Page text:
Real Guardia de Alabarderos

From Project Seven Years War
Revision as of 17:24, 19 October 2014 by RCouture (Talk | contribs)

(diff) ← Older revision | Latest revision (diff) | Newer revision → (diff)
Jump to: navigation, search

Hierarchical Path: Seven Years War (Main Page) >> Armies >> Spanish Army >> Real Guardia de Alabarderos

Origin and History

N.B.: the principal source about the Alabarderos (halbardiers) was lost during the Spanish Civil War.

The Guard of Alabarderos was a palace guard unit, the halberd being the attribute of the Royal Guard, raised on May 6 1707 from veterans coming from three ancient company sized units of Philip IV:

  1. la Amarilla' ( “The yellow one”)
  2. la Lancilla
  3. la Viéja (literally “The ancient/old unit “)

The throne of San Fernando was now under the French sphere of influence. Besides political matter, France was, at that time, leader in military organization.

Philip V was an Anjou and, when he reached the Palace of Buen Retiro, was 17 years old and could not speak Spanish. Louis XIV of France boasted “…..Pyrenees Mountains are no more…”

The brand new unit mustered:

  • 4 officers
    • 1 captain
    • 1 1st lieutenant
    • 2 2nd lieutenant
  • 1 adjutant
  • 100 men (later 150) armed with halberds.

Some variation may be found:

  • 1 captain
  • 1 1st lieutenant
  • 1 2nd lieutenant
  • 1 1st sergeant
  • 1 2nd sergeant
  • 1 chaplain
  • 1 quartermaster
  • 4 corporals (Cabos de Escuadra)
  • 100 soldiers
  • ? drummers
  • 2 oboists

The Spanish Household units were modelled along French lines. The Alabarderos assumed a similar role as the French Garde du dedans (Inner Guard) of the Louvre Palace. Indeed, the Alabarderos were in charge of the internal security service of the Palace. They depended from the Mayordomo Mayor de Palacio but received orders directly from the king. They in particular controlled the doors of the Royal Apartments and the stairs. Their barracks were located on the Tesoro del Rey road.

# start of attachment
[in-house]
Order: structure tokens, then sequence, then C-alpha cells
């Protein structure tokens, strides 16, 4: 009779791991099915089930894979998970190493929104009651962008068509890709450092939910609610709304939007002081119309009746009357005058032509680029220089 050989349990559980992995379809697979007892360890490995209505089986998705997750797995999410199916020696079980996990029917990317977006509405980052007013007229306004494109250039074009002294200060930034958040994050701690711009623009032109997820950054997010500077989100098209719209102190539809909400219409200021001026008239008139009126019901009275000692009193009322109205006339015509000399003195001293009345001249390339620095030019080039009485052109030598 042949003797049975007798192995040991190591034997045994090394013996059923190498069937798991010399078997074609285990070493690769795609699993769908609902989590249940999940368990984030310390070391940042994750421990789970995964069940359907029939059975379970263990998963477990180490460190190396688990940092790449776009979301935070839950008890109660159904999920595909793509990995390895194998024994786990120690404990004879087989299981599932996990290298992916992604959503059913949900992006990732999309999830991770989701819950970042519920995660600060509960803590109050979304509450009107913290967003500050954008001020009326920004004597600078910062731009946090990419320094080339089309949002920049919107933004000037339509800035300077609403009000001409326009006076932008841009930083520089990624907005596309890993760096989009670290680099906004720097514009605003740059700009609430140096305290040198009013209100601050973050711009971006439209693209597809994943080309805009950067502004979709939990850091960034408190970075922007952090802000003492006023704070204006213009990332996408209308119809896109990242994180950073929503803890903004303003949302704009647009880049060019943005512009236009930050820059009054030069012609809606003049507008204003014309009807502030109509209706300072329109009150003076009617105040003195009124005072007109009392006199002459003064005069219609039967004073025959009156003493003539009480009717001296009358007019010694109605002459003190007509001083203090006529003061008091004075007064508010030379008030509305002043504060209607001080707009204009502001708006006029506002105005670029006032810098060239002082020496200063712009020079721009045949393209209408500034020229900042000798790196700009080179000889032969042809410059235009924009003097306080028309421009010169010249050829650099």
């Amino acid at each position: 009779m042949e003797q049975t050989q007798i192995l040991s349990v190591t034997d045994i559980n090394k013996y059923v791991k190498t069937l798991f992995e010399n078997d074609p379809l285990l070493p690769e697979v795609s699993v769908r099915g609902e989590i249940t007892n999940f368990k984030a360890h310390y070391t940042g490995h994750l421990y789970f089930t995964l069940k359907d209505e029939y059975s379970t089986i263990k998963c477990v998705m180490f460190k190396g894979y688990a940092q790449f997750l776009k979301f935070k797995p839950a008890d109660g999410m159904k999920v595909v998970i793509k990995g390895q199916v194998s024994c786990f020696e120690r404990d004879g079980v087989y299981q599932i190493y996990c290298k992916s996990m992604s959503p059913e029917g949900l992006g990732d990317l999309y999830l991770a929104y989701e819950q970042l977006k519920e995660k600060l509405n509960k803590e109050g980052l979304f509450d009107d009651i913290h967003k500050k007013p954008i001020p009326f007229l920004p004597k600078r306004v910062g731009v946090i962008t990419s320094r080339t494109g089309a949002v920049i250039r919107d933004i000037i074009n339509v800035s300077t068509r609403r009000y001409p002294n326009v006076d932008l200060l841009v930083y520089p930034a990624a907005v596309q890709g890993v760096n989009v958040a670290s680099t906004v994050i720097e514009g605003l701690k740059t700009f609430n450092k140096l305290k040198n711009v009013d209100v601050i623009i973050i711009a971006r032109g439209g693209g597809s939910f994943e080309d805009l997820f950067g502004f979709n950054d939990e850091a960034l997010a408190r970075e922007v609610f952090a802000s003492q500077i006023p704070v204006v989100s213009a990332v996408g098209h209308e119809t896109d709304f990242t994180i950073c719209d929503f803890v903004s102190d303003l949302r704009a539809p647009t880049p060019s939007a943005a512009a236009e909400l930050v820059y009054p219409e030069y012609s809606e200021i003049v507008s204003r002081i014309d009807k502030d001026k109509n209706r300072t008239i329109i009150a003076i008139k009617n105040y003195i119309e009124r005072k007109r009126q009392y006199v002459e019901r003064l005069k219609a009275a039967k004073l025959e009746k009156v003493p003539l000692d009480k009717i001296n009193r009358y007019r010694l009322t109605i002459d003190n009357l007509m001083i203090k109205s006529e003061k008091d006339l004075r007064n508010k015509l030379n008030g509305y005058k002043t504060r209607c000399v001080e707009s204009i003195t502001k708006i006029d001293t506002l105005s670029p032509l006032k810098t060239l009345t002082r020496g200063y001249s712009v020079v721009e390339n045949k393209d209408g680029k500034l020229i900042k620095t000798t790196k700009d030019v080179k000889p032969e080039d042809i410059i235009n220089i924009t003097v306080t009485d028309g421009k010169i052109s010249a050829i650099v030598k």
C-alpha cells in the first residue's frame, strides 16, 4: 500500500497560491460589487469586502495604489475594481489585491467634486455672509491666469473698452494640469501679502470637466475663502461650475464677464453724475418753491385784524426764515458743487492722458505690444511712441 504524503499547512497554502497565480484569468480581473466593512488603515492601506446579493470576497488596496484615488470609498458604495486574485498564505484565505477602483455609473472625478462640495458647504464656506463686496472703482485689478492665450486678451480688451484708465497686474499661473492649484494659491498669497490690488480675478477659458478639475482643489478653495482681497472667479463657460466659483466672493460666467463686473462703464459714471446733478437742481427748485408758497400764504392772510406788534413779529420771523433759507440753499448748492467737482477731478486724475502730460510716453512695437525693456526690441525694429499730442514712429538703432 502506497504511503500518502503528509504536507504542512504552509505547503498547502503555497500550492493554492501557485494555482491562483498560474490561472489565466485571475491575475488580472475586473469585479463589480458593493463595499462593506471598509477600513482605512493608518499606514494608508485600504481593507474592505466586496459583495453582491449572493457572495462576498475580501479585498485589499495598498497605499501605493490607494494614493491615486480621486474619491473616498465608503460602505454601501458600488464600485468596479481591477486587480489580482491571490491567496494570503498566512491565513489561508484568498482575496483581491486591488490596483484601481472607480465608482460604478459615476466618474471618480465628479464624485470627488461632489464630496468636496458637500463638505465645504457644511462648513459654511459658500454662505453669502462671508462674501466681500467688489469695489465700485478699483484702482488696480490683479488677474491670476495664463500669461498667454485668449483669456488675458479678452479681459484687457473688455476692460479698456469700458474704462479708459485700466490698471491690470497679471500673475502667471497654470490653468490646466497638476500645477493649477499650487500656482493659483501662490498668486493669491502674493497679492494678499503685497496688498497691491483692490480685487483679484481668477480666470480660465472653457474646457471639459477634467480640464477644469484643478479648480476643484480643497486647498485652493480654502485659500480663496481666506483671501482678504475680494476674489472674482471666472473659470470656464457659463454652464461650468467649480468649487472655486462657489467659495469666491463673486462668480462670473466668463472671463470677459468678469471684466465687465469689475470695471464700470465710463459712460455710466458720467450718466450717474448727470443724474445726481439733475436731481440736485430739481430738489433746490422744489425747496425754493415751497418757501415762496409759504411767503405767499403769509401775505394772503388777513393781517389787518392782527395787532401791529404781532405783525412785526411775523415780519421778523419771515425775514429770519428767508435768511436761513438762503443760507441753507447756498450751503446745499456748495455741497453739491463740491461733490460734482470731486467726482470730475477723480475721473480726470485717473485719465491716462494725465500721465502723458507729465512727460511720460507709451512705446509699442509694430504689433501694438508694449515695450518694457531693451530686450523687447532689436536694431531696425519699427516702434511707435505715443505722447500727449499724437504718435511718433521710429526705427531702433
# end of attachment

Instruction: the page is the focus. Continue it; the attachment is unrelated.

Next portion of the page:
In term of precedence, the unit ranked immediately after the Reales Guardias de Corps.

During the reign of Philip V, the unit was under the command of three successive captains:

  1. from: 1707: Martín de Guzmán, marquis de Montealegre y Quintana
  2. from 1731: prince de Masserano desde el 1731 hasta el 1740.
  3. from 1740: duke de Medinaceli.

As for the captains of the companies of the Reales Guardias de Corps, the captain of Alabarderos also ranked as general of the Spanish army and Grandes de España. Officers as well as soldiers had to demonstrate their nobility and purety of blood.

Service during the War

The unit did not take part in any campaign, remaining in Madrid as palace guard.

Uniform

Privates

Uniform in 1759 - Source: Ibrahim90
Uniform Details as per
the Album de Taccoli of 1759
Headgear black tricorne laced silver with a red cockade
Neckstock white
Coat blue lined scarlet with 6 silver buttons and 6 silver buttonholes arranged 1-2-3 top-down
Collar scarlet
Shoulder Straps none
Lapels none
Pockets double horizontal pockets, each single pocket with 3 silver buttons and 3 silver buttonholes
Cuffs scarlet with 3 silver buttons and 3 silver buttonholes
Turnbacks none
Waistcoat scarlet edged silver with silver buttons and silver buttonholes (left side only); horizontal pockets laced silver
Breeches blue
Stockings red with silver knee garters
Leather Equipment
Crossbelt none
Waistbelt none
Cartridge Box none
Bayonet Scabbard none
Scabbard no information available


Armaments consisted of a halberd and a sword.

Officers

Same uniform as the troopers with the following exceptions:

  • coat, cuffs, pockets and waistcoat edged and heavily laced with a silver braid
  • white stockings

Musicians

no information available

Colours

The unit never received guidons nor standards.

References

Album de Taccoli, 1759

Chartrand, René and Bill Younghusband; Spanish Army of the Napoleonic wars., Vol. 321, 332 and 334, Men-at-arms series, Osprey

Gonzalez, Manuel Gimenez; El Ejército y La Armada desde la antiguedad hasta 1862, 1st Ed., Madrid: Almena Ediciones, 2003

Acknowledgment

Dr. Marco Pagan for the initial version of this article.